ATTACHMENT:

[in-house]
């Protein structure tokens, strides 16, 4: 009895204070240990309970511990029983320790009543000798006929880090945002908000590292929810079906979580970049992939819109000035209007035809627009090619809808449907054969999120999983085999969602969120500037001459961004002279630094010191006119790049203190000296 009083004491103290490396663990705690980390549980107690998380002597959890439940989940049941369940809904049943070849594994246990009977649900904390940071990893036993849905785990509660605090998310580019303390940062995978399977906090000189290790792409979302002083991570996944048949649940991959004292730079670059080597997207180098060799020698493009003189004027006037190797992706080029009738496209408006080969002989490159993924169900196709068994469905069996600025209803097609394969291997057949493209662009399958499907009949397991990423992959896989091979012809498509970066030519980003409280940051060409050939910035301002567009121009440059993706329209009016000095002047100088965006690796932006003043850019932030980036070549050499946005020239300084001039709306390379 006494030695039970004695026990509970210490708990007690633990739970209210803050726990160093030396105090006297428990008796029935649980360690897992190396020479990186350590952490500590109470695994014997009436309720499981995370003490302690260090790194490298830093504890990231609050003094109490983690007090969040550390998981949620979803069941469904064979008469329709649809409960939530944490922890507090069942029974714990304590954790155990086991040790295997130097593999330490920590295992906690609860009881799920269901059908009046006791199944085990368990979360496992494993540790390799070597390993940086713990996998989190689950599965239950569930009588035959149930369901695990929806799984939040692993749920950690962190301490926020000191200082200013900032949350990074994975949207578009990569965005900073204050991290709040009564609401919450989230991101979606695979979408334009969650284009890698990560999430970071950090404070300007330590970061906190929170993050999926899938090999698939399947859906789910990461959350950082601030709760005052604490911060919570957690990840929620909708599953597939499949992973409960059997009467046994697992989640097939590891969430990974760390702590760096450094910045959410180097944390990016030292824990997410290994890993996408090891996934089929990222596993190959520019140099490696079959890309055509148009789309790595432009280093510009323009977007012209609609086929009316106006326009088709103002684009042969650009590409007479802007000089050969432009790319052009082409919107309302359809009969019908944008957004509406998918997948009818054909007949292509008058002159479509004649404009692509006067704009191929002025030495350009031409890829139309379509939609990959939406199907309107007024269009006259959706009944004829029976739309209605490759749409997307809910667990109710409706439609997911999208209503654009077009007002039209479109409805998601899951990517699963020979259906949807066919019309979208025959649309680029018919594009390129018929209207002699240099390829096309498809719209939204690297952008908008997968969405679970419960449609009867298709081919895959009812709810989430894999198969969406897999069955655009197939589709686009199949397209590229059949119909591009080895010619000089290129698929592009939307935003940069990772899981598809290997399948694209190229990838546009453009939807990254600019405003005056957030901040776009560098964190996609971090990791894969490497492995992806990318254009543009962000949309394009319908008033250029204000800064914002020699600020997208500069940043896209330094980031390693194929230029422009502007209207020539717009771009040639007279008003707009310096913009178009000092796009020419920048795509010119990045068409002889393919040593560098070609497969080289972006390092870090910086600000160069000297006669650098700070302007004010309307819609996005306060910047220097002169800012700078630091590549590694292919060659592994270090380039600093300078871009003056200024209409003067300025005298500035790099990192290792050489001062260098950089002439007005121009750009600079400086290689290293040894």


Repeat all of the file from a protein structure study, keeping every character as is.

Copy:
[in-house]
């Protein structure tokens, strides 16, 4: 009895204070240990309970511990029983320790009543000798006929880090945002908000590292929810079906979580970049992939819109000035209007035809627009090619809808449907054969999120999983085999969602969120500037001459961004002279630094010191006119790049203190000296 009083004491103290490396663990705690980390549980107690998380002597959890439940989940049941369940809904049943070849594994246990009977649900904390940071990893036993849905785990509660605090998310580019303390940062995978399977906090000189290790792409979302002083991570996944048949649940991959004292730079670059080597997207180098060799020698493009003189004027006037190797992706080029009738496209408006080969002989490159993924169900196709068994469905069996600025209803097609394969291997057949493209662009399958499907009949397991990423992959896989091979012809498509970066030519980003409280940051060409050939910035301002567009121009440059993706329209009016000095002047100088965006690796932006003043850019932030980036070549050499946005020239300084001039709306390379 006494030695039970004695026990509970210490708990007690633990739970209210803050726990160093030396105090006297428990008796029935649980360690897992190396020479990186350590952490500590109470695994014997009436309720499981995370003490302690260090790194490298830093504890990231609050003094109490983690007090969040550390998981949620979803069941469904064979008469329709649809409960939530944490922890507090069942029974714990304590954790155990086991040790295997130097593999330490920590295992906690609860009881799920269901059908009046006791199944085990368990979360496992494993540790390799070597390993940086713990996998989190689950599965239950569930009588035959149930369901695990929806799984939040692993749920950690962190301490926020000191200082200013900032949350990074994975949207578009990569965005900073204050991290709040009564609401919450989230991101979606695979979408334009969650284009890698990560999430970071950090404070300007330590970061906190929170993050999926899938090999698939399947859906789910990461959350950082601030709760005052604490911060919570957690990840929620909708599953597939499949992973409960059997009467046994697992989640097939590891969430990974760390702590760096450094910045959410180097944390990016030292824990997410290994890993996408090891996934089929990222596993190959520019140099490696079959890309055509148009789309790595432009280093510009323009977007012209609609086929009316106006326009088709103002684009042969650009590409007479802007000089050969432009790319052009082409919107309302359809009969019908944008957004509406998918997948009818054909007949292509008058002159479509004649404009692509006067704009191929002025030495350009031409890829139309379509939609990959939406199907309107007024269009006259959706009944004829029976739309209605490759749409997307809910667990109710409706439609997911999208209503654009077009007002039209479109409805998601899951990517699963020979259906949807066919019309979208025959649309680029018919594009390129018929209207002699240099390829096309498809719209939204690297952008908008997968969405679970419960449609009867298709081919895959009812709810989430894999198969969406897999069955655009197939589709686009199949397209590229059949119909591009080895010619000089290129698929592009939307935003940069990772899981598809290997399948694209190229990838546009453009939807990254600019405003005056957030901040776009560098964190996609971090990791894969490497492995992806990318254009543009962000949309394009319908008033250029204000800064914002020699600020997208500069940043896209330094980031390693194929230029422009502007209207020539717009771009040639007279008003707009310096913009178009000092796009020419920048795509010119990045068409002889393919040593560098070609497969080289972006390092870090910086600000160069000297006669650098700070302007004010309307819609996005306060910047220097002169800012700078630091590549590694292919060659592994270090380039600093300078871009003056200024209409003067300025005298500035790099990192290792050489001062260098950089002439007005121009750009600079400086290689290293040894």